Likewise, we see then and now government leaders’ appeal to populist fears of refugees of different religions, cultures and backgrounds, and the failure of any one country or international body to take a lead in finding a solution.
Some of the parallels to that time and to that crisis, however, are just not appropriate, including several in “Treatment of Migrants Evokes Memories of Europe’s Darkest Hour” (news article, Sept. 5). Taking a local train routed to the outskirts of Budapest is not the same as being shoved into a freight car on the way to a death camp in Poland; having numbers written on your arm in a transit center is not like being tattooed at the gates of Auschwitz.
Image: Courtesy Yermi Brenner
Forward, Culture, by Yermi Brenner, September 4, 2015
I am 35 years old, but until recently, all I knew about my great-grandparents, Carl and Paula Brenner, was one vague, frightening sentence: They lived in Berlin and tried to escape the Nazis but were murdered in the camps.
I grew up in Israel, and relocated to the German capital one year ago. Since becoming a Berliner, I have grown more and more interested in the lives of my Berliner ancestors. As I explored different neighborhoods in my adopted city, I often wondered if Carl and Paula had walked the same streets. I tried to imagine what their lives looked like, how they made a living, and who they socialized with. Most of all, I was eager to understand why they did not flee Germany.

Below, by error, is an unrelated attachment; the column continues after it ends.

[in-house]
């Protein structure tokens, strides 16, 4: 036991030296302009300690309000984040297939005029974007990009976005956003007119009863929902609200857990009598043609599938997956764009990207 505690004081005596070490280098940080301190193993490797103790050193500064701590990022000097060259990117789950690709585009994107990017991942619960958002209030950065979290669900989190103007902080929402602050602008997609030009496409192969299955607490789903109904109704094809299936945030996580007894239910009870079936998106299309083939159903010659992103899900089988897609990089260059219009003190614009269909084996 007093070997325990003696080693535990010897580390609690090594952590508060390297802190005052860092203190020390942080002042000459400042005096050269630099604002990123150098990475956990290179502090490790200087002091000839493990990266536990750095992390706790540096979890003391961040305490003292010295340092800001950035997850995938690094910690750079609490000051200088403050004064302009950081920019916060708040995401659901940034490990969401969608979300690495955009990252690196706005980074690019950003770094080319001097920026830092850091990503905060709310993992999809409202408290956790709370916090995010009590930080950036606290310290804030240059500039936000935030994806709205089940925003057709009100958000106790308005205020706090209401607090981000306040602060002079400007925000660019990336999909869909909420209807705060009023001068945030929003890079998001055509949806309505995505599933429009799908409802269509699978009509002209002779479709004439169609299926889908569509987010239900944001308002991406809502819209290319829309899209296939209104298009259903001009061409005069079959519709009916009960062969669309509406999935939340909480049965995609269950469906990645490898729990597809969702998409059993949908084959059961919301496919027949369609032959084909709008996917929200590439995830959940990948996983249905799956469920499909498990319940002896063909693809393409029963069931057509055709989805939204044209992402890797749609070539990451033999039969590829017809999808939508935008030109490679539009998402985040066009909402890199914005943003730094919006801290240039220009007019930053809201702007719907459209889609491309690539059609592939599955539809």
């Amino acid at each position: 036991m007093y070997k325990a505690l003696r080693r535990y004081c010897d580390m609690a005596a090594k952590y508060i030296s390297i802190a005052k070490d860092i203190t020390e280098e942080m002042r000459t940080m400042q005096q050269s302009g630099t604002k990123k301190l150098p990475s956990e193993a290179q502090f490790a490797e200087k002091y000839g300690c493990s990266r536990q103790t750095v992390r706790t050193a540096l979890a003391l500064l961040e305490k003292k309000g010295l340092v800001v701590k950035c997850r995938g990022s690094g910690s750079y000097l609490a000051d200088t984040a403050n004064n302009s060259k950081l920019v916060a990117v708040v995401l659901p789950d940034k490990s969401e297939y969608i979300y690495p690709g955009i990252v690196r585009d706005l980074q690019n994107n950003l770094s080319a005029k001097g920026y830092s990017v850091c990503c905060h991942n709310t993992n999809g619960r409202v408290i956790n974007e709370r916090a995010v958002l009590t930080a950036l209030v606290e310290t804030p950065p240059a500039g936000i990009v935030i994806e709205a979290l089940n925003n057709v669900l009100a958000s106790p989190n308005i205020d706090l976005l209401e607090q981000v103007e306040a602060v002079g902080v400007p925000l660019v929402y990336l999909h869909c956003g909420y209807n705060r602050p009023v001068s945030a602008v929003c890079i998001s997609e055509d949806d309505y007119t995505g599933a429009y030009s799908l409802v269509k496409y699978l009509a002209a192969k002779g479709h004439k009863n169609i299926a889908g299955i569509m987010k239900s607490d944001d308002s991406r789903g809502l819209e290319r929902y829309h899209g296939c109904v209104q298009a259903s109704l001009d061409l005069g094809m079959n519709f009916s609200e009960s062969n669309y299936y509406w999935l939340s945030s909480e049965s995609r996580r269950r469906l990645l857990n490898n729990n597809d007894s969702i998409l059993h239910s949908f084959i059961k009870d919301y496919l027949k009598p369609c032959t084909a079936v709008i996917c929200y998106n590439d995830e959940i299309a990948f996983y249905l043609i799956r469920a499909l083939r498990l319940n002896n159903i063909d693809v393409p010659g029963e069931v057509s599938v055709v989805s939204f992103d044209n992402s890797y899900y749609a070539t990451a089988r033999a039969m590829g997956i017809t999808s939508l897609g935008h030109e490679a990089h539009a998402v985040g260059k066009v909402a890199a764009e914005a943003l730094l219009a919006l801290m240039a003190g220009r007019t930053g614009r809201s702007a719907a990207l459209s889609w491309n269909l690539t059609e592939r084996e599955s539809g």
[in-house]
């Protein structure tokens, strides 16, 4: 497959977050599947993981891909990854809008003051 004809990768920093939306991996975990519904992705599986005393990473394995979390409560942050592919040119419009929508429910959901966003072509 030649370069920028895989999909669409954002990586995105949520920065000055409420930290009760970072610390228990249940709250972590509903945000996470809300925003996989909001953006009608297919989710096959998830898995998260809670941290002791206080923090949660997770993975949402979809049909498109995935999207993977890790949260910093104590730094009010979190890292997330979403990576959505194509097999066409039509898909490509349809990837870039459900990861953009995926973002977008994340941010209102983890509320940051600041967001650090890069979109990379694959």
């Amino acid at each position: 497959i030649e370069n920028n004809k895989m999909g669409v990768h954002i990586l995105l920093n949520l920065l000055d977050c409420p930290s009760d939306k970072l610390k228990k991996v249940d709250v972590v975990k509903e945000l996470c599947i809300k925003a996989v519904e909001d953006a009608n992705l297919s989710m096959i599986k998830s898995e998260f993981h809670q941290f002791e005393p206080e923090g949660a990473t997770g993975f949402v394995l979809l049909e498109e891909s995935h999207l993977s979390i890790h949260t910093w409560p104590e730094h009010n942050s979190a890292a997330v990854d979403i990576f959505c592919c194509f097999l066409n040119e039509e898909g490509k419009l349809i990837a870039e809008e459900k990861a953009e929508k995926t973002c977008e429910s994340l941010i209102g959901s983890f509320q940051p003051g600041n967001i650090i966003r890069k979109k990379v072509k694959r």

The little that I did know about them came from their son Walter Brenner, my grandfather, who fled Germany in 1937 for the United States. But Saba Walter, who passed away in 1993 in Israel, shared little information about his parents’ lives. The heroic Holocaust survival story of Alice Licht — Walter’s wife and my Savta — was told and retold in my family. But the story of Walter’s parents was barely mentioned.
Everything changed when my father, Gary Brenner, who is Carl and Paula’s only grandson, received an email informing him that his grandparents would be commemorated in a Holocaust memorial project called Stolpersteine (or “stumbling stones”). Through this project, created by artist Gunter Demnig, anyone may pay a fee to sponsor a cobblestone-sized memorial. These memorials are embedded into sidewalks near homes where Jews had lived before the Holocaust. Each memorial is engraved with the names, birth years, and fates of the former inhabitants of the locations where the stones are set.
Police officers on Friday guarded a so-called reception center for migrants in Roszke, Hungary. Some migrants were tricked into boarding trains for such camps. REUTERS
New York Times, by Rick Lyman, September 4, 2015
BUDAPEST — In Hungary, hundreds of migrants surrounded by armed police officers were tricked into boarding a train with promises of freedom, only to be taken to a “reception” camp. In the Czech Republic, the police hustled more than 200 migrants off a train and wrote identification numbers on their hands with indelible markers, stopping only when someone pointed out that this was more than a little like the tattoos the Nazis put on concentration camp inmates.